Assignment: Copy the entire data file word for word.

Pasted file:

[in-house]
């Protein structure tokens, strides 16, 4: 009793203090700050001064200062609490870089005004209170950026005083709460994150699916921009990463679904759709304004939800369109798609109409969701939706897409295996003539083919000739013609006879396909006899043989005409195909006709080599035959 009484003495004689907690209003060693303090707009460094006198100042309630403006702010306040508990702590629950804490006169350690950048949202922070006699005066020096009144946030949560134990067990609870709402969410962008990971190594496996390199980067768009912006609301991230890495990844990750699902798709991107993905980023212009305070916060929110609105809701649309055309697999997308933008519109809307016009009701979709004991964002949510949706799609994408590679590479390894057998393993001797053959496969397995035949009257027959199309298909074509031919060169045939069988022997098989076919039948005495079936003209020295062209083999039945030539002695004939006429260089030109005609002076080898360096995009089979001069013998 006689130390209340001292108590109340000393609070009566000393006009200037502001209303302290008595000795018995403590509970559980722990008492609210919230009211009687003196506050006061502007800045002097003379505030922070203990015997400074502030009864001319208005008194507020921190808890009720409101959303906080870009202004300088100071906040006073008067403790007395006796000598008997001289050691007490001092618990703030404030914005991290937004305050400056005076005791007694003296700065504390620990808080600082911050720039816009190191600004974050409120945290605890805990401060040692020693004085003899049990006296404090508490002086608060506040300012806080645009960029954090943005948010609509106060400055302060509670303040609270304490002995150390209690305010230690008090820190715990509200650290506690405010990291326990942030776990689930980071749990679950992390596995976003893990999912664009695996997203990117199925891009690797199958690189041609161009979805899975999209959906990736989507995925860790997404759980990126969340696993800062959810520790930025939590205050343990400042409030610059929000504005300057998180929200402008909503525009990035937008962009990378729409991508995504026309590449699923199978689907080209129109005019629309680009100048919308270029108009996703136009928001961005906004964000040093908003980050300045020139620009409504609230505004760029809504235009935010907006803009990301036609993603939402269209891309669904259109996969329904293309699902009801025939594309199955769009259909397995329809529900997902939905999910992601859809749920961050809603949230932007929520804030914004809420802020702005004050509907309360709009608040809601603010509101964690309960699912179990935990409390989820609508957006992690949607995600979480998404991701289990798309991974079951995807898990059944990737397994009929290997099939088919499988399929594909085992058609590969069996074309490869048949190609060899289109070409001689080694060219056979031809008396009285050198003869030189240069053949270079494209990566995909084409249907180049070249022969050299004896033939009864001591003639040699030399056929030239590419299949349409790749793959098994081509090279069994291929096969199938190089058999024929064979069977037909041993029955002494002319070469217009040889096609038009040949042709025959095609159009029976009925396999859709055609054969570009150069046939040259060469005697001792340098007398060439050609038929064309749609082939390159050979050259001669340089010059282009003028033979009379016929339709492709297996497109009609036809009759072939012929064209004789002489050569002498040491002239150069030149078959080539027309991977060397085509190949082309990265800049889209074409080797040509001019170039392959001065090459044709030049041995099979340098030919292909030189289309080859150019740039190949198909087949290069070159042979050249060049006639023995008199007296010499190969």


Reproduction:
[in-house]
């Protein structure tokens, strides 16, 4: 009793203090700050001064200062609490870089005004209170950026005083709460994150699916921009990463679904759709304004939800369109798609109409969701939706897409295996003539083919000739013609006879396909006899043989005409195909006709080599035959 009484003495004689907690209003060693303090707009460094006198100042309630403006702010306040508990702590629950804490006169350690950048949202922070006699005066020096009144946030949560134990067990609870709402969410962008990971190594496996390199980067768009912006609301991230890495990844990750699902798709991107993905980023212009305070916060929110609105809701649309055309697999997308933008519109809307016009009701979709004991964002949510949706799609994408590679590479390894057998393993001797053959496969397995035949009257027959199309298909074509031919060169045939069988022997098989076919039948005495079936003209020295062209083999039945030539002695004939006429260089030109005609002076080898360096995009089979001069013998 006689130390209340001292108590109340000393609070009566000393006009200037502001209303302290008595000795018995403590509970559980722990008492609210919230009211009687003196506050006061502007800045002097003379505030922070203990015997400074502030009864001319208005008194507020921190808890009720409101959303906080870009202004300088100071906040006073008067403790007395006796000598008997001289050691007490001092618990703030404030914005991290937004305050400056005076005791007694003296700065504390620990808080600082911050720039816009190191600004974050409120945290605890805990401060040692020693004085003899049990006296404090508490002086608060506040300012806080645009960029954090943005948010609509106060400055302060509670303040609270304490002995150390209690305010230690008090820190715990509200650290506690405010990291326990942030776990689930980071749990679950992390596995976003893990999912664009695996997203990117199925891009690797199958690189041609161009979805899975999209959906990736989507995925860790997404759980990126969340696993800062959810520790930025939590205050343990400042409030610059929000504005300057998180929200402008909503525009990035937008962009990378729409991508995504026309590449699923199978689907080209129109005019629309680009100048919308270029108009996703136009928001961005906004964000040093908003980050300045020139620009409504609230505004760029809504235009935010907006803009990301036609993603939402269209891309669904259109996969329904293309699902009801025939594309199955769009259909397995329809529900997902939905999910992601859809749920961050809603949230932007929520804030914004809420802020702005004050509907309360709009608040809601603010509101964690309960699912179990935990409390989820609508957006992690949607995600979480998404991701289990798309991974079951995807898990059944990737397994009929290997099939088919499988399929594909085992058609590969069996074309490869048949190609060899289109070409001689080694060219056979031809008396009285050198003869030189240069053949270079494209990566995909084409249907180049070249022969050299004896033939009864001591003639040699030399056929030239590419299949349409790749793959098994081509090279069994291929096969199938190089058999024929064979069977037909041993029955002494002319070469217009040889096609038009040949042709025959095609159009029976009925396999859709055609054969570009150069046939040259060469005697001792340098007398060439050609038929064309749609082939390159050979050259001669340089010059282009003028033979009379016929339709492709297996497109009609036809009759072939012929064209004789002489050569002498040491002239150069030149078959080539027309991977060397085509190949082309990265800049889209074409080797040509001019170039392959001065090459044709030049041995099979340098030919292909030189289309080859150019740039190949198909087949290069070159042979050249060049006639023995008199007296010499190969």